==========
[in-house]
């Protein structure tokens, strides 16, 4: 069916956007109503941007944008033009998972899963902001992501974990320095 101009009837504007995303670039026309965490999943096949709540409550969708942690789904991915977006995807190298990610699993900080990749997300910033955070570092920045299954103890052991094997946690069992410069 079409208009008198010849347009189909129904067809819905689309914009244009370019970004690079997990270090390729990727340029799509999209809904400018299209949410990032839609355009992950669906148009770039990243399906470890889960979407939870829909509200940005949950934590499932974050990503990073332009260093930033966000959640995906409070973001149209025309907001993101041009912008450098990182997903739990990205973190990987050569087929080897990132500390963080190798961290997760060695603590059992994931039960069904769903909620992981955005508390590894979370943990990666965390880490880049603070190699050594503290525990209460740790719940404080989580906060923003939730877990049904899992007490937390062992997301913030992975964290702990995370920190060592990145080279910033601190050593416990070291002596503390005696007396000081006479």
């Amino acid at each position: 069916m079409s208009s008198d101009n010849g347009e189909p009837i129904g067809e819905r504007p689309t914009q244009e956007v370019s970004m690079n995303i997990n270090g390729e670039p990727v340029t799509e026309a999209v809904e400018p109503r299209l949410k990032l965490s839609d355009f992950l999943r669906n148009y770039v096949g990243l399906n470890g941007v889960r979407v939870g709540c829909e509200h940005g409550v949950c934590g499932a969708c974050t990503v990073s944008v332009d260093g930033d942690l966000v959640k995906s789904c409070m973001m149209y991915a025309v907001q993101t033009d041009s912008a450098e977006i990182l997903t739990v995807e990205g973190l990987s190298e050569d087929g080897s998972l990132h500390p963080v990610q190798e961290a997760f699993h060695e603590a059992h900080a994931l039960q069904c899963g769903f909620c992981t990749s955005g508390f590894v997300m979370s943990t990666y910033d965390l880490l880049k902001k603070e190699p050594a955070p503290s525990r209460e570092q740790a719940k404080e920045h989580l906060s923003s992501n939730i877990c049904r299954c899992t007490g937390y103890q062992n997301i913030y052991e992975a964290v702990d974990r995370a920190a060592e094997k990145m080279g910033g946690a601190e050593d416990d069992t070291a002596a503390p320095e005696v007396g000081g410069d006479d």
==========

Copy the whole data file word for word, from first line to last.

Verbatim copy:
[in-house]
């Protein structure tokens, strides 16, 4: 069916956007109503941007944008033009998972899963902001992501974990320095 101009009837504007995303670039026309965490999943096949709540409550969708942690789904991915977006995807190298990610699993900080990749997300910033955070570092920045299954103890052991094997946690069992410069 079409208009008198010849347009189909129904067809819905689309914009244009370019970004690079997990270090390729990727340029799509999209809904400018299209949410990032839609355009992950669906148009770039990243399906470890889960979407939870829909509200940005949950934590499932974050990503990073332009260093930033966000959640995906409070973001149209025309907001993101041009912008450098990182997903739990990205973190990987050569087929080897990132500390963080190798961290997760060695603590059992994931039960069904769903909620992981955005508390590894979370943990990666965390880490880049603070190699050594503290525990209460740790719940404080989580906060923003939730877990049904899992007490937390062992997301913030992975964290702990995370920190060592990145080279910033601190050593416990070291002596503390005696007396000081006479």
């Amino acid at each position: 069916m079409s208009s008198d101009n010849g347009e189909p009837i129904g067809e819905r504007p689309t914009q244009e956007v370019s970004m690079n995303i997990n270090g390729e670039p990727v340029t799509e026309a999209v809904e400018p109503r299209l949410k990032l965490s839609d355009f992950l999943r669906n148009y770039v096949g990243l399906n470890g941007v889960r979407v939870g709540c829909e509200h940005g409550v949950c934590g499932a969708c974050t990503v990073s944008v332009d260093g930033d942690l966000v959640k995906s789904c409070m973001m149209y991915a025309v907001q993101t033009d041009s912008a450098e977006i990182l997903t739990v995807e990205g973190l990987s190298e050569d087929g080897s998972l990132h500390p963080v990610q190798e961290a997760f699993h060695e603590a059992h900080a994931l039960q069904c899963g769903f909620c992981t990749s955005g508390f590894v997300m979370s943990t990666y910033d965390l880490l880049k902001k603070e190699p050594a955070p503290s525990r209460e570092q740790a719940k404080e920045h989580l906060s923003s992501n939730i877990c049904r299954c899992t007490g937390y103890q062992n997301i913030y052991e992975a964290v702990d974990r995370a920190a060592e094997k990145m080279g910033g946690a601190e050593d416990d069992t070291a002596a503390p320095e005696v007396g000081g410069d006479d």